Michael Floyd, Notre Dame, WR: Floyd toyed with the idea of entering the 2011 draft but decided to return to the Irish. Floyd makes the acrobatic catch appear routine and playmaking rates as his best quality. His off-the-field issues -- three alcohol-related incidents in his past -- could affect his draft status, but his superior talent and production warrants a high grade heading into the season.
Alshon Jeffrey, South Carolina, WR*: Jeffrey dominates defenders in jump-ball situations but is more than just an alley-oop option on the perimeter. He is a fearless competitor willing to make the difficult grab over the middle. His combination of size and strength overwhelms defenders and leads to big gains after the catch. If he can continue to sharpen some of the finer points of his game in 2011, Jeffrey will make a strong case for being the top receiver in the 2013 class.
Matt Kalil, USC, OT: Kalil is the prototypical left tackle prospect with excellent size, athleticism and technical skills. He displays balance and body control in pass protection. His lateral movement skills are impressive, and he also displays the strength to anchor against aggressive rushers. Kalil is just as effective in the ground game. His ability to uproot defenders on the edges creates soft corners for runners, which eventually leads to big gains. Kalil enters the regular season regarded as one of the top offensive tackle prospects in the draft.
Jonathan Martin, Stanford, OT*: At 6-foot-6, 305 pounds, Martin also is a prototypical left tackle. He easily mirrors finesse rushers in pass protection and can engulf defenders once he engages them early in downs. In spite of his exceptional athleticism, he struggles anchoring against power. He occasionally is walked back to the quarterback and fails to provide a secure pocket. Regardless, his raw talent and potential make him intriguing.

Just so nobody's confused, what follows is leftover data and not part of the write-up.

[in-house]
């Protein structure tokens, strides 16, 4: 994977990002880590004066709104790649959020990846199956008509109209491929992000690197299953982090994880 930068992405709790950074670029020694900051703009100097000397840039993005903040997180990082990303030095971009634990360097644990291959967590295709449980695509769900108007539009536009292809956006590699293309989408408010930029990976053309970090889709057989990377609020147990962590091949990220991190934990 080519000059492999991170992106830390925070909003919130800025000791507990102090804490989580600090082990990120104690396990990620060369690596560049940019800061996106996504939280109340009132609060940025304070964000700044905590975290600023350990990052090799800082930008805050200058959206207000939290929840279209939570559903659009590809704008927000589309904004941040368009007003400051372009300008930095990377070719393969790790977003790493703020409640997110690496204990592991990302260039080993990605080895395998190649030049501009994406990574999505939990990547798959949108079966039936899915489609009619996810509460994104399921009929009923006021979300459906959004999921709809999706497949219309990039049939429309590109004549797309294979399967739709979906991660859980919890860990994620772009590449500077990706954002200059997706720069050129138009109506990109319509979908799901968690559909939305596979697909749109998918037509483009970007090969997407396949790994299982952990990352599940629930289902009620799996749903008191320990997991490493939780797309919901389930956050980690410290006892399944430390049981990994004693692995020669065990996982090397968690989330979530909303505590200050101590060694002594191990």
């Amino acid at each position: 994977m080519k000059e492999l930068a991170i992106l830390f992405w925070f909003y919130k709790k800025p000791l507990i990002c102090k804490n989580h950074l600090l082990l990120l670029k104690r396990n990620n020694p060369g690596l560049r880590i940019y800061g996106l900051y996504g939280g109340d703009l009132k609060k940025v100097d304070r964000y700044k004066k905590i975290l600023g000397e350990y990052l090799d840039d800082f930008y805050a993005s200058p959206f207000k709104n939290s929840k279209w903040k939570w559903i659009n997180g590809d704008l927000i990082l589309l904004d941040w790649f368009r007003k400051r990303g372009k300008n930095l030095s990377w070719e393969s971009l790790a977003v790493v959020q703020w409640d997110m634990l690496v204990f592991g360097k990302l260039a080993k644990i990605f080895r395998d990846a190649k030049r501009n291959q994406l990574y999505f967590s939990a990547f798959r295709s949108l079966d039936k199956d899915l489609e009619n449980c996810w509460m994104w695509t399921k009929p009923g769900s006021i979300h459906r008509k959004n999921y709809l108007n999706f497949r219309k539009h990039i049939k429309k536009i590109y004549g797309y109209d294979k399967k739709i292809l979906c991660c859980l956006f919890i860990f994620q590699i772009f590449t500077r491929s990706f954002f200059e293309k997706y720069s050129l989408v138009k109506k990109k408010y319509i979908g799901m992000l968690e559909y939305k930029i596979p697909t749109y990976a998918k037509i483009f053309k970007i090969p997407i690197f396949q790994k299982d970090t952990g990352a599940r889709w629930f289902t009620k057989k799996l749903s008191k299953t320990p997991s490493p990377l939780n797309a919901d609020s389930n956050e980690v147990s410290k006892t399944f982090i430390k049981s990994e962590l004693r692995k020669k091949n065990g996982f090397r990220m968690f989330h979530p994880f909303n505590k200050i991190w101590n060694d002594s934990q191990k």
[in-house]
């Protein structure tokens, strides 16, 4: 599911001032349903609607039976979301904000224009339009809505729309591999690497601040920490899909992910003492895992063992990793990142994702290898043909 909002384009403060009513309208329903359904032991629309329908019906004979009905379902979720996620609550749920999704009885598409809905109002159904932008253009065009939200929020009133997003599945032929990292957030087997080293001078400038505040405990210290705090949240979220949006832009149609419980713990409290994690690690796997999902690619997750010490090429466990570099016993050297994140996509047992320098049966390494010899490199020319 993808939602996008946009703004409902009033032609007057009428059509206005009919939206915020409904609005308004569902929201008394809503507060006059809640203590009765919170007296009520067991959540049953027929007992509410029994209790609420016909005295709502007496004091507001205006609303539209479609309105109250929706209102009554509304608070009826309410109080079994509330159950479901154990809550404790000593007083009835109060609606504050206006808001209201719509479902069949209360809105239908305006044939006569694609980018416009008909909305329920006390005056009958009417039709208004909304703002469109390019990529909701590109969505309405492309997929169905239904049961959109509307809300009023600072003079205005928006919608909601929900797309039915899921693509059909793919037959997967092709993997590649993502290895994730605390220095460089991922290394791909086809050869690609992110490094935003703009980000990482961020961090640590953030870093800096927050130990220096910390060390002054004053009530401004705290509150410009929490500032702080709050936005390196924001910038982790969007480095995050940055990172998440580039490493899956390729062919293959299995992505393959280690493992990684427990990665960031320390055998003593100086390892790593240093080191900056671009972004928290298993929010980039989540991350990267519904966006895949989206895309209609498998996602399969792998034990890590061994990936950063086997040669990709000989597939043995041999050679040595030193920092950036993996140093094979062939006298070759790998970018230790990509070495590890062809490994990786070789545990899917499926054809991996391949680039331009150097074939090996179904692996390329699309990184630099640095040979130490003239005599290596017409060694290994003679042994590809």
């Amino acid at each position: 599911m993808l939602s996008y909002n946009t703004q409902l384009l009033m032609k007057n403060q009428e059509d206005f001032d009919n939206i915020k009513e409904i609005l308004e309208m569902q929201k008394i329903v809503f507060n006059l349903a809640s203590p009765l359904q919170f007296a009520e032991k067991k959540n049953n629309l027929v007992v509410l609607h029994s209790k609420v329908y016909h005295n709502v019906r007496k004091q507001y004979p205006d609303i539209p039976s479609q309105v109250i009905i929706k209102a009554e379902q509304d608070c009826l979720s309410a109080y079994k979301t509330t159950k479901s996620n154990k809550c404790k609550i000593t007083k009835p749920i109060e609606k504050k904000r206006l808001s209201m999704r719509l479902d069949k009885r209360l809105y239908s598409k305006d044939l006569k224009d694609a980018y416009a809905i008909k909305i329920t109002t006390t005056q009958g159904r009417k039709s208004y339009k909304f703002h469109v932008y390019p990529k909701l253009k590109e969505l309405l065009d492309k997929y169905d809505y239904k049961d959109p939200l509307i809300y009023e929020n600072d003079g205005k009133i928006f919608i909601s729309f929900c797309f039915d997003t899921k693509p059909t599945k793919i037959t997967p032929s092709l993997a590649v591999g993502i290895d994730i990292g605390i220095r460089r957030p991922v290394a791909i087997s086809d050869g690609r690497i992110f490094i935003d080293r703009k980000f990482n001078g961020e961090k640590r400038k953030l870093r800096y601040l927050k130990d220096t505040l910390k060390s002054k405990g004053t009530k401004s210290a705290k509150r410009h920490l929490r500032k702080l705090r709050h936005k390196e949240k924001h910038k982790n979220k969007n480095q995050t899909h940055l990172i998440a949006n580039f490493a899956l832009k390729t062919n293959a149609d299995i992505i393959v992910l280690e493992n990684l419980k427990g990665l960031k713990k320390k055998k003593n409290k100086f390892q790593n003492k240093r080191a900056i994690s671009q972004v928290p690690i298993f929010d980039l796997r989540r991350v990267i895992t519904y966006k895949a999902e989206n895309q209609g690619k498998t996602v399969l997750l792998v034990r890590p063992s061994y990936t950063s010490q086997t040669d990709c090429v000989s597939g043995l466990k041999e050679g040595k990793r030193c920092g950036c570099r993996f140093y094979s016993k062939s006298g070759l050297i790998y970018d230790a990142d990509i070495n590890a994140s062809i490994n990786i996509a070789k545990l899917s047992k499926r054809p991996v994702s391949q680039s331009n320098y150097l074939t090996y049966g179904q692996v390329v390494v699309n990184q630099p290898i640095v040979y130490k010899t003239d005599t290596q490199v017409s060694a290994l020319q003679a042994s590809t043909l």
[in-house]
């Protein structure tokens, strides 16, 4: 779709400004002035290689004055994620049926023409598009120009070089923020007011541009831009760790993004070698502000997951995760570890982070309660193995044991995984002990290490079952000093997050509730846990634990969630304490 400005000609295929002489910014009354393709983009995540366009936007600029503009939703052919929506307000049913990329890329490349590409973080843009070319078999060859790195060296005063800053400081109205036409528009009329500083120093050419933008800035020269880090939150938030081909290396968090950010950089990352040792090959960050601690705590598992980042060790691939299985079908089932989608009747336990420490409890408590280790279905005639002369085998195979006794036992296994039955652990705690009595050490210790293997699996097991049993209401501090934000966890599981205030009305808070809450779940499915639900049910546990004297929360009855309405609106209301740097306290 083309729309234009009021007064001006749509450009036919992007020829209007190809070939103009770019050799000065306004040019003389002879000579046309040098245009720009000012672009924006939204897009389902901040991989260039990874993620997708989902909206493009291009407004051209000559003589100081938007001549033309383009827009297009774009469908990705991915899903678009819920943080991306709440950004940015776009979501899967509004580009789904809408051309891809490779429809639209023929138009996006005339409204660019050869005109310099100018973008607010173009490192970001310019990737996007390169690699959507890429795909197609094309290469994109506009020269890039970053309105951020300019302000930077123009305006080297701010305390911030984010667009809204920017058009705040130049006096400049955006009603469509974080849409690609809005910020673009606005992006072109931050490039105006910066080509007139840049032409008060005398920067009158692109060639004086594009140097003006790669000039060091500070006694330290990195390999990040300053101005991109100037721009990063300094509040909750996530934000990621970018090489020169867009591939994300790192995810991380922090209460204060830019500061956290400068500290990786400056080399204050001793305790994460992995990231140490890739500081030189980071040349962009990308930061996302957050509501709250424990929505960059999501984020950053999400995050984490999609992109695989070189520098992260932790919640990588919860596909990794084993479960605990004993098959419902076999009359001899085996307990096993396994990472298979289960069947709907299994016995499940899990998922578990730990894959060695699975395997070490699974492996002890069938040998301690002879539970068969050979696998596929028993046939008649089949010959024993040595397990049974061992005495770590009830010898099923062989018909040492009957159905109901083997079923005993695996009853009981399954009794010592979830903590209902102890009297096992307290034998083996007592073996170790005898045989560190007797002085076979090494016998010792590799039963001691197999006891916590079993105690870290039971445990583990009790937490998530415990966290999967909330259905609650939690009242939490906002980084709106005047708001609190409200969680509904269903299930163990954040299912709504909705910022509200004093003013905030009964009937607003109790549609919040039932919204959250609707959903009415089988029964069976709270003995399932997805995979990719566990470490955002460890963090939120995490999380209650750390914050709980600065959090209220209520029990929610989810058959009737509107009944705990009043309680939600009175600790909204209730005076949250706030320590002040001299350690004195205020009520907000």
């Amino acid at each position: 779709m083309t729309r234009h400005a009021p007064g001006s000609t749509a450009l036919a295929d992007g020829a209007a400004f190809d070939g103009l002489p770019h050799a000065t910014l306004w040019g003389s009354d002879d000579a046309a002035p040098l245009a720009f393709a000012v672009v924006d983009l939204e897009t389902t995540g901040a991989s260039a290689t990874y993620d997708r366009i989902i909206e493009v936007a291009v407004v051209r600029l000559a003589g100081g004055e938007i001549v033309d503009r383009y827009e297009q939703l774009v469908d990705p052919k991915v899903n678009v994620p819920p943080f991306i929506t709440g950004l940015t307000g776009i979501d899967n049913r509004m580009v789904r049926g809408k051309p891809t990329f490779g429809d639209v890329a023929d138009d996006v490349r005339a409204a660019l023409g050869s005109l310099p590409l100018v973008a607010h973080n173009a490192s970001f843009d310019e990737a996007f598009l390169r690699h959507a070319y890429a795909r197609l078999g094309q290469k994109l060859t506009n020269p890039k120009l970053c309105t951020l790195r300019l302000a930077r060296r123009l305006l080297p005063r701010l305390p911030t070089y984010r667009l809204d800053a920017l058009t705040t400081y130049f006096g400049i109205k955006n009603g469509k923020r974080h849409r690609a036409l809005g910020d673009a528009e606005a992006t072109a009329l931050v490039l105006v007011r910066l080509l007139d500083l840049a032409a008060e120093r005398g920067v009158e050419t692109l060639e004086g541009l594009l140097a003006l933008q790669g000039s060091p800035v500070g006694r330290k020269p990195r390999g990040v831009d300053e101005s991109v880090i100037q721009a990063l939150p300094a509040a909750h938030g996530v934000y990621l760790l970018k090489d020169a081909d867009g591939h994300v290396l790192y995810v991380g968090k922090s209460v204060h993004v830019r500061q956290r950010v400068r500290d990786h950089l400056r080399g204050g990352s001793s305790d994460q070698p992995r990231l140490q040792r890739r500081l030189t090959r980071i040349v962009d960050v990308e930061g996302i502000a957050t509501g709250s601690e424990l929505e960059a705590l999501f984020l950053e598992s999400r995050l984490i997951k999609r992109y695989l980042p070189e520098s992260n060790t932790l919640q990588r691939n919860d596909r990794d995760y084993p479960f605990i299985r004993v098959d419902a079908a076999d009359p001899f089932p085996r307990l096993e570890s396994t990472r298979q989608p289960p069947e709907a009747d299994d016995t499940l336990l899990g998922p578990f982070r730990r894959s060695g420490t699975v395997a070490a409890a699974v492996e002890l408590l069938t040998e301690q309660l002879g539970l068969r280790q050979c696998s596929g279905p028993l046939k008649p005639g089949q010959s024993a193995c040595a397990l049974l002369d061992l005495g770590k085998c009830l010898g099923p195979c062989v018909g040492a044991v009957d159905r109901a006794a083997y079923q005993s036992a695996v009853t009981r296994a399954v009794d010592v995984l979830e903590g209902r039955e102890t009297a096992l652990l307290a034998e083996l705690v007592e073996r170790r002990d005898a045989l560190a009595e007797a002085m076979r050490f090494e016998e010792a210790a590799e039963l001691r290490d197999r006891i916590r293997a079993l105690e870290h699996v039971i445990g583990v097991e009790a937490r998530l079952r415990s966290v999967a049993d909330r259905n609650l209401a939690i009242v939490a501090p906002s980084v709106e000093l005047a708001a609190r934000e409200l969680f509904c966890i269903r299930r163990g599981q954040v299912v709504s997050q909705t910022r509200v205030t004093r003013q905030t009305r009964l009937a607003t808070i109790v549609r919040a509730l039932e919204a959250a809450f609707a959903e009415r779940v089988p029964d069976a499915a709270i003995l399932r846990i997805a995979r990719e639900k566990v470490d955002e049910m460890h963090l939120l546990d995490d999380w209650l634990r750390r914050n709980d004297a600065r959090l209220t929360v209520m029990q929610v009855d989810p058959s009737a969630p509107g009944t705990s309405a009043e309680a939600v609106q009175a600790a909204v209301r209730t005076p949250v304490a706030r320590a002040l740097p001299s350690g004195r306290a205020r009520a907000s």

Cordy Glenn, Georgia, G: Glenn is a massive interior blocker with the versatility to play right tackle as a pro. His size and strength allow him to dominate in the run game, while his surprising balance and body control help him excel in pass protection. He has held his own in matchups against elite defenders in the past, and his experience (36 career starts) could help him make a quick transition to the pro game. With another solid season as a Bulldog, Glenn could emerge as the top interior prospect in the 2012 draft.
Quinton Coples, North Carolina, DE: Coples is a big, athletic defensive lineman with the skills to play anywhere along the line. As a tackle or end, he is a disruptive force who routinely creates negative plays due to his extra effort. He shows explosive first-step quickness and has developed a wide array of rush moves despite only having one full season of experience as a starter. With more experience and repetitions to refine his overall game, Coples could wind up as the top overall prospect with a strong senior season.
Alameda Ta'amu, Washington, DT: A massive, 6-3, 337-pound nose tackle, Ta'amu has the size and strength to control the point. He excels at stacking and stuffing the run, but is only marginally effective as a pass rusher. He lacks the quickness and athleticism to win isolated matchups and has little sack production. While a one-dimensional game isn't a fit in all systems, he can certainly solidify his status as an upper echelon interior defender with a strong showing this season.